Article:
9. 1 Montgomery

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1 Montgomery St
San Francisco, CA 94104

The 38 story tower is frankly upstaged by the much shorter galleria mall and column bedecked Wells Fargo bank that are all technically part of the same complex with it, but it does have a few decorative touches that make up a little for its boring rectangularity. It's less than 79 percent occupied right now, leaving a rather roomy 142,000-plus feet for the taking.

10. Hartford Building

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650 California St
San Francisco, CA 94108

Once upon a time, this was California's tallest building, at 34 stories. Times have changed since 1964, but this SOM designed tower endures, albeit at only 60 percent capacity right now, leaving a honking 172,000-plus feet of historic space to the breeze.

1. 100 First Plaza

100 First Plaza, 100 1st St, San Francisco, CA 94105

This SOM building dates to 1988, with its signature 19-foot spire and distinctive clockwork-style exterior (partly a result of all of its setbacks). Though nearly 93 percent occupied, it does still have over 32,000 feet of space looking for a taker.

100 First Plaza, 100 1st St
San Francisco, CA 94105

2. One Califorinia Street

1 California St, San Francisco, CA 94111

The big, boxy building with the bank logo on top is hardly an exciting addition to the city skyline, but it has some surprising historic significance, being one of the oldest true skyscrapers in the city at 47 years old this year. It's 93.1 percent occupied, which means it has over 33,000 feet open.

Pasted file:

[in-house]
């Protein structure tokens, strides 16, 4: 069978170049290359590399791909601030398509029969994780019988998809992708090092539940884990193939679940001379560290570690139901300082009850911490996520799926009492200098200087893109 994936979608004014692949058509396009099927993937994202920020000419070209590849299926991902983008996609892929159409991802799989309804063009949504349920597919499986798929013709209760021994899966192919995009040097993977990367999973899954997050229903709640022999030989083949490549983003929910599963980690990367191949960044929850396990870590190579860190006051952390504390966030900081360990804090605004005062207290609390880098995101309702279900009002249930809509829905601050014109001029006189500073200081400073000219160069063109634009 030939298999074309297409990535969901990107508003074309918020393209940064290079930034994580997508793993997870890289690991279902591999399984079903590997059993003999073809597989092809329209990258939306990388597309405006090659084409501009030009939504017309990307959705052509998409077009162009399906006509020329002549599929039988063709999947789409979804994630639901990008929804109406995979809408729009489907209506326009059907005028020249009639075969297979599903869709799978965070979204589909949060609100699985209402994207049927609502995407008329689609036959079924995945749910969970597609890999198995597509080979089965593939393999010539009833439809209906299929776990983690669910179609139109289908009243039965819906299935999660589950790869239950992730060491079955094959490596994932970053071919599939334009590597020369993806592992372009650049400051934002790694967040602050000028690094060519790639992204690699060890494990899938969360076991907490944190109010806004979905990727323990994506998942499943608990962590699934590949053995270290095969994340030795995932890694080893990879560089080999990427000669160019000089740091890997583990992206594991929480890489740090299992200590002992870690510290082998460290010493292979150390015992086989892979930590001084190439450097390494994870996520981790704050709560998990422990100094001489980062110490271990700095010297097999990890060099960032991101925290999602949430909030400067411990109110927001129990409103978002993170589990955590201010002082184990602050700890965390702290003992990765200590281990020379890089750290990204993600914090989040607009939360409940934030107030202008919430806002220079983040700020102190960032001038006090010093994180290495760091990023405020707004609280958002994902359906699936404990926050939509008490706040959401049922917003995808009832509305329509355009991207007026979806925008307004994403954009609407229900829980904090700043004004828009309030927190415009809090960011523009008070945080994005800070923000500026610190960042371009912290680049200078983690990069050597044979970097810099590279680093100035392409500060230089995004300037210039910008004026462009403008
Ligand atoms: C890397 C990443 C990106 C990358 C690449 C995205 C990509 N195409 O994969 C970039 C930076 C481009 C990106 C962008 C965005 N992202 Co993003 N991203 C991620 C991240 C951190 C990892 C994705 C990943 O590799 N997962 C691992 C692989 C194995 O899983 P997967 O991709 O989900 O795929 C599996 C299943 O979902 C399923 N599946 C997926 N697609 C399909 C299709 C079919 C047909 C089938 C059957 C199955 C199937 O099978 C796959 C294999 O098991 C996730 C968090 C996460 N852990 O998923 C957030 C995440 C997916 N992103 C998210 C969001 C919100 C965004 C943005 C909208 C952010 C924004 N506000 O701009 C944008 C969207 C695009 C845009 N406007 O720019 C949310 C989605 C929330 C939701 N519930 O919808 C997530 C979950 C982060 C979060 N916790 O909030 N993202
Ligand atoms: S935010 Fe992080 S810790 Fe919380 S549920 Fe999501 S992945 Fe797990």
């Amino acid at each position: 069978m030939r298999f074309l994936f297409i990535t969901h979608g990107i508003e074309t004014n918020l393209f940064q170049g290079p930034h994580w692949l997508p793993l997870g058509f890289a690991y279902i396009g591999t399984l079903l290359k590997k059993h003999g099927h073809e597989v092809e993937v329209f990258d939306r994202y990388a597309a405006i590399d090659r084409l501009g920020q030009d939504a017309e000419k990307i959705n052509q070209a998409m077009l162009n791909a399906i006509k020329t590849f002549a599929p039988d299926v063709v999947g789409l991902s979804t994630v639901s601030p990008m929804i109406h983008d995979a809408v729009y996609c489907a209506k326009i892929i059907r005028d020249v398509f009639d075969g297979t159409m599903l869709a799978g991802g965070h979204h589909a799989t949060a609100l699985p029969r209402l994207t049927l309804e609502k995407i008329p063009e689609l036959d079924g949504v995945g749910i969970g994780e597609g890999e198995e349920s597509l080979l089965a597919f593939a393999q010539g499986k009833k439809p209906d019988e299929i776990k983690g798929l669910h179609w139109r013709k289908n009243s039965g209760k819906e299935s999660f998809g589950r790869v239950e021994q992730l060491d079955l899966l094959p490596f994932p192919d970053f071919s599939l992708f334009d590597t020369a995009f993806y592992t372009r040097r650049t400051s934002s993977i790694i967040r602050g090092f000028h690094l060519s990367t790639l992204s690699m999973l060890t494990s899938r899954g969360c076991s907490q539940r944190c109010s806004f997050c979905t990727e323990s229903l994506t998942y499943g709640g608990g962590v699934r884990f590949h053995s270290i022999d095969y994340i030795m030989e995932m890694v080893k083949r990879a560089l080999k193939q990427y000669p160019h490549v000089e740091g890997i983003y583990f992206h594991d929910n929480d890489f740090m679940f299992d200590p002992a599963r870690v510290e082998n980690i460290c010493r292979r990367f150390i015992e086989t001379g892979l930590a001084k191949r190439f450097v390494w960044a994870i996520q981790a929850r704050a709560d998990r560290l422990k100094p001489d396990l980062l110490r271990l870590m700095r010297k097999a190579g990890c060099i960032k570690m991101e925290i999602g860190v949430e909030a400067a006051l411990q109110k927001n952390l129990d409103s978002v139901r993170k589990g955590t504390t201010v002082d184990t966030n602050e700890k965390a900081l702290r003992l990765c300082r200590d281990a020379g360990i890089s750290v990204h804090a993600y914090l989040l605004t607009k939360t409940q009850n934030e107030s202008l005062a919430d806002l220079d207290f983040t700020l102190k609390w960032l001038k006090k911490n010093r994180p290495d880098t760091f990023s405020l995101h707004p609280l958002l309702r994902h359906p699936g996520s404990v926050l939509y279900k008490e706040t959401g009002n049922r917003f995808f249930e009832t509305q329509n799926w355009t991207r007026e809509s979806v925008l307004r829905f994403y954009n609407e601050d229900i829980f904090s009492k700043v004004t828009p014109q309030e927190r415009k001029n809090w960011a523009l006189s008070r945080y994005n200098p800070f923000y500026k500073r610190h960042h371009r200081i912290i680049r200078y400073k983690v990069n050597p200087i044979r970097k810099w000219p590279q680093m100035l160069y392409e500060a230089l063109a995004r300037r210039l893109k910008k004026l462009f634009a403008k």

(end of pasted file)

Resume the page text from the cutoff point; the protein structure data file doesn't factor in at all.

1 California St
San Francisco, CA 94111

3. Embarcadero Three and Four

Embarcadero Center, San Francisco, CA

Buildings one and two are apparently the cool kids on the block, with their similarly staggered brother structures finding themselves a bit on the empty side, with 52,000 (number four) and over 64,000 (number three) feet of spaces hosting dust bunnies. Even the shorter, emptier building three is still 91 percent occupied, though.

Embarcadero Center
San Francisco, CA

4. 275 Battery Street

275 Battery St, San Francisco, CA 94111

This tower from Embarcadero Center architect John C Portman has been sporting its jaunty crenelated top since 1989. Portman just couldn't get enough of step-shaped silhouettes. It's a bit under-occupied at 87.5 percent, leaving over 59,000 feet up for grabs.

275 Battery St
San Francisco, CA 94111

5. Market Center